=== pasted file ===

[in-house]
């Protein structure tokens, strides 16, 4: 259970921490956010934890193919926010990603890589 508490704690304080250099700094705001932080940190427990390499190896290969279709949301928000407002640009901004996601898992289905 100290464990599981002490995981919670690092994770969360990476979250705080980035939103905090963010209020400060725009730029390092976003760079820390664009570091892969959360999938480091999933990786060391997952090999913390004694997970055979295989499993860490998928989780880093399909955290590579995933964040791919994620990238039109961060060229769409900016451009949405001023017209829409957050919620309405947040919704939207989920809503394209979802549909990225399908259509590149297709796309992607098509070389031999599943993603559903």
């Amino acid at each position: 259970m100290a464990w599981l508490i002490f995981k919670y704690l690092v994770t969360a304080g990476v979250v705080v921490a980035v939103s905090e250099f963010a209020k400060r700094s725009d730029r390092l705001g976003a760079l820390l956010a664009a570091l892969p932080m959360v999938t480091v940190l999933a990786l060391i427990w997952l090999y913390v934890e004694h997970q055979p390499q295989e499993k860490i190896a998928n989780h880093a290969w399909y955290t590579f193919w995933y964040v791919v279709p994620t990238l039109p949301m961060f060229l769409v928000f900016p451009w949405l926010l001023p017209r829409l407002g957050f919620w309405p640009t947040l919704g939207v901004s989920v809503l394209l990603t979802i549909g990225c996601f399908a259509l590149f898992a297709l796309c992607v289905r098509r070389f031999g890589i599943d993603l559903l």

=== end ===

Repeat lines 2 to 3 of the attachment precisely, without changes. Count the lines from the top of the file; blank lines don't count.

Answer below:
């Protein structure tokens, strides 16, 4: 259970921490956010934890193919926010990603890589 508490704690304080250099700094705001932080940190427990390499190896290969279709949301928000407002640009901004996601898992289905 100290464990599981002490995981919670690092994770969360990476979250705080980035939103905090963010209020400060725009730029390092976003760079820390664009570091892969959360999938480091999933990786060391997952090999913390004694997970055979295989499993860490998928989780880093399909955290590579995933964040791919994620990238039109961060060229769409900016451009949405001023017209829409957050919620309405947040919704939207989920809503394209979802549909990225399908259509590149297709796309992607098509070389031999599943993603559903």
């Amino acid at each position: 259970m100290a464990w599981l508490i002490f995981k919670y704690l690092v994770t969360a304080g990476v979250v705080v921490a980035v939103s905090e250099f963010a209020k400060r700094s725009d730029r390092l705001g976003a760079l820390l956010a664009a570091l892969p932080m959360v999938t480091v940190l999933a990786l060391i427990w997952l090999y913390v934890e004694h997970q055979p390499q295989e499993k860490i190896a998928n989780h880093a290969w399909y955290t590579f193919w995933y964040v791919v279709p994620t990238l039109p949301m961060f060229l769409v928000f900016p451009w949405l926010l001023p017209r829409l407002g957050f919620w309405p640009t947040l919704g939207v901004s989920v809503l394209l990603t979802i549909g990225c996601f399908a259509l590149f898992a297709l796309c992607v289905r098509r070389f031999g890589i599943d993603l559903l």